(Today is "National Joe Day." Once again, I did not make this up, but someone did. And it's an excellent excuse for all you "Joe Collectors" out there to celebrate your love for cards. Which is what I try to do every week with Cardboard Appreciation. This is the 177th in a series):
The Oakland A's team cards of the 1970s have always fascinated me.
They're difficult to obtain, which never seemed right. A team card? With a checklist on the back? Why are people holding onto those?
But sure enough, when I was looking at a dwindling list of wants for 1976 Topps and 1974 Topps and 1978 Topps, the A's checklist was one of the last ones standing in all three cases.
Make that four cases.
This A's checklist from Steve of The Card Chop was one of the final five cards I needed in my bid to complete the 1977 Topps set. I'm telling ya, that pesky A's checklist is always so gosh-durn elusive.
I think the reason for that is because the A's teams of the '70s are one of the most colorful in history. Not only with their play on the field and bickering off the field, but in the way they dressed in public. Green and gold may look commonplace and even nostalgic to us in good old 2013, but it was absolutely revolutionary in the '70s.
Here, take a look. This is how the A's presented themselves on the 1971 team card:
Bright, gleaming whites with green accents. Fashionable yet relatively tame.
Then a mere three years later, we have this:
The Swingin' A's, all mustachioed and in your face. Isn't that fun? Isn't that Dick Williams glaring at you from dead center? Isn't that Reggie Jackson all giddy and self-aware in the lower left? Isn't that Bert Campaneris barely humoring Reggie over his right shoulder?
The A's were at their World Championship best at this point, winning title after title. Unfortunately, the 1975 team card is out-of-focus and too far away. It's difficult to make who is who, although I think Reggie is fourth from the left in the middle row.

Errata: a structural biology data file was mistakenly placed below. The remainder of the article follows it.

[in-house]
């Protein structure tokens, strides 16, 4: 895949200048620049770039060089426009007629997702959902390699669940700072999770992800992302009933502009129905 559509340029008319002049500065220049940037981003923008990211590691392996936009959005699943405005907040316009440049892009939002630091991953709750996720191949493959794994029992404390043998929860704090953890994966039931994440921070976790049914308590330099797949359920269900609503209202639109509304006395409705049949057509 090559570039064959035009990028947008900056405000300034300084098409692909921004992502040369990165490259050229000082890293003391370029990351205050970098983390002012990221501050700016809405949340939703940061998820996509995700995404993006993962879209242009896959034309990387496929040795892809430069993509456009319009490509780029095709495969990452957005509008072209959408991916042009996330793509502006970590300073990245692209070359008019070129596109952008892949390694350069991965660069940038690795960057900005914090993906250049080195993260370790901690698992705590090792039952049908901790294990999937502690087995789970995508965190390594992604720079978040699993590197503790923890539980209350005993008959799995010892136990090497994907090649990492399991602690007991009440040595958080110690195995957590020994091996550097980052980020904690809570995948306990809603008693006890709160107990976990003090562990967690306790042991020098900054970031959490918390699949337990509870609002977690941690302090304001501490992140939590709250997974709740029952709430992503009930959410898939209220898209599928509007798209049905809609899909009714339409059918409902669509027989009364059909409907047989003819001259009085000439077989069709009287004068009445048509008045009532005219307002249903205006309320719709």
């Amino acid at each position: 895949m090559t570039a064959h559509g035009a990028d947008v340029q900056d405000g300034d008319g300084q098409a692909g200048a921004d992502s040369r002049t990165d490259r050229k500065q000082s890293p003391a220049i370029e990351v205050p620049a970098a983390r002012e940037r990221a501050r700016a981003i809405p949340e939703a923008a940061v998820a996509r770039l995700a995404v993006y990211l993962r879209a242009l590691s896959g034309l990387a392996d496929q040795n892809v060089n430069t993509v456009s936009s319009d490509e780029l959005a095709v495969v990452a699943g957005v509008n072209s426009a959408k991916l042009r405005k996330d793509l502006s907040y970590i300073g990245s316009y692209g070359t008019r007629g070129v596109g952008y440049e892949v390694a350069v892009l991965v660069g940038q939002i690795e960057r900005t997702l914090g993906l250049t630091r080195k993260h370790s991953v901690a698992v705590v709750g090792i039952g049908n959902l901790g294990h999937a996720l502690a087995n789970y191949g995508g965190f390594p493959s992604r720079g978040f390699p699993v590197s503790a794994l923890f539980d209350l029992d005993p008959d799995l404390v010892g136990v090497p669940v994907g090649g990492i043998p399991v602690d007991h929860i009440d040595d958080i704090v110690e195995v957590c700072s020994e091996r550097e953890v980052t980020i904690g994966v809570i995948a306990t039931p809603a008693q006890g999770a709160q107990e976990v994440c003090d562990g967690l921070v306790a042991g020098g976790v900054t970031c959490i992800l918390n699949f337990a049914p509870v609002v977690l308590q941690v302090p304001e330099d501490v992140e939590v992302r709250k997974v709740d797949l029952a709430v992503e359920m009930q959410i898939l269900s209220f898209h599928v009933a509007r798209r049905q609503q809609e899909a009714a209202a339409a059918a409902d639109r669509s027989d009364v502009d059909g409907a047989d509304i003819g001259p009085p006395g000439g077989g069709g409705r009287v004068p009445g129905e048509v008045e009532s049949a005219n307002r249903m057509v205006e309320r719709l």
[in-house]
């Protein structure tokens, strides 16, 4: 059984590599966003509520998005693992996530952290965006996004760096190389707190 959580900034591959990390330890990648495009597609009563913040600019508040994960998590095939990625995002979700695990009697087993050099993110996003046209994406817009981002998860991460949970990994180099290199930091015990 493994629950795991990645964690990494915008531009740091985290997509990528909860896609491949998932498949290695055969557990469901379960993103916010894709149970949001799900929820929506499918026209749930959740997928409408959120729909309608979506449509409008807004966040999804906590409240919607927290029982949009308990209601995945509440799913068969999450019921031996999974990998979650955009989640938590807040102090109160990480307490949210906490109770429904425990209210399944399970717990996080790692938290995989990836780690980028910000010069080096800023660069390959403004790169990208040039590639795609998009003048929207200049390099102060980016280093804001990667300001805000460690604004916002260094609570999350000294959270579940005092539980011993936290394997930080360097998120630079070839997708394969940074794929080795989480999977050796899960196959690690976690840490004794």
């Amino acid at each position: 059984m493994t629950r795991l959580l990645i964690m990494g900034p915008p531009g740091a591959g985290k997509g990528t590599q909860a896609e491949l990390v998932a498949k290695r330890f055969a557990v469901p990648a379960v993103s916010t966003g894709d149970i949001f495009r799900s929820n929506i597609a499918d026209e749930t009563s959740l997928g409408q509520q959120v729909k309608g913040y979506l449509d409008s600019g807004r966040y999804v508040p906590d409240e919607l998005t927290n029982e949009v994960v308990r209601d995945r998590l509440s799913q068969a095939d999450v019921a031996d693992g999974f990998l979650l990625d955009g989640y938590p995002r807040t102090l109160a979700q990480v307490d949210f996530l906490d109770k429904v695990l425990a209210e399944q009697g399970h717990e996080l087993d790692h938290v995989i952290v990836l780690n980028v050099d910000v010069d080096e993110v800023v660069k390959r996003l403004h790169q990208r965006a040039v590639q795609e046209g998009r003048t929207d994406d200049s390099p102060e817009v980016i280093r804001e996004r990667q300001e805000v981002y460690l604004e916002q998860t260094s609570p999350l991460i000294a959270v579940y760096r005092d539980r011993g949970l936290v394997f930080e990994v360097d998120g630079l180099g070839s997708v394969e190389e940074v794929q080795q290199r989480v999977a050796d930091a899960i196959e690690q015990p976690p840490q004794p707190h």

By 1976, the team began to fray. Alvin Dark was let go as manager and Topps didn't know who the manager would be at the time the set went to press (it would be Chuck Tanner) and just left out the picture inset. Dick Green and Catfish Hunter were gone. But I can still see Reggie. Fourth from the left in the second row.
This is where you see the demise of the A's, on the 1977 card. Oakland finished second in 1976, but after the departure of Hunter, Charlie Finley started selling off the team, attempting to ship Rollie Fingers to the Red Sox and Vida Blue to the Yankees. I believe -- but I'm not sure -- that Fingers is fourth from the left in the top row and Blue third from the left in the middle row. I can't tell you if Reggie is that guy at the bottom right. Could be. Could be that he had already departed for Baltimore and then the Yankees.
Ground zero for the A's. The 1977 squad, shown on the '78 team card, finished dead last. The previous offseason, Joe Rudi left for the Angels. Sal Bando for the Brewers. Fingers and Gene Tenace for the Padres. Bert Campaneris for the Rangers. Poor Bobby Winkles, who I believe is the guy standing off to the right in the white cap, had the job of managing the folks who were left.
But through it all, the players going in and out, the managers going in and out (there's Jack McKeon AGAIN), the team going up and down, the A's remained remarkably consistent in one thing.
In their team photo it was always gold jersey, then green jersey, gold jersey, then green jersey. And the white-jerseyed coaches in the middle.
The A's may have gone from back-to-back-to-back World Series titles early the decade to seventh-sixth-seventh at the close of the decade, but dammit they were going to have the most garishly regimented team photo in all of the major leagues.
And that's why I think the A's team cards are always the last ones I need to finish a 1970s set.
Steve also sent me another 1977 card that I needed.
Yeah, Pete Rose.
But he gets enough attention.
I wanted to talk about the A's today.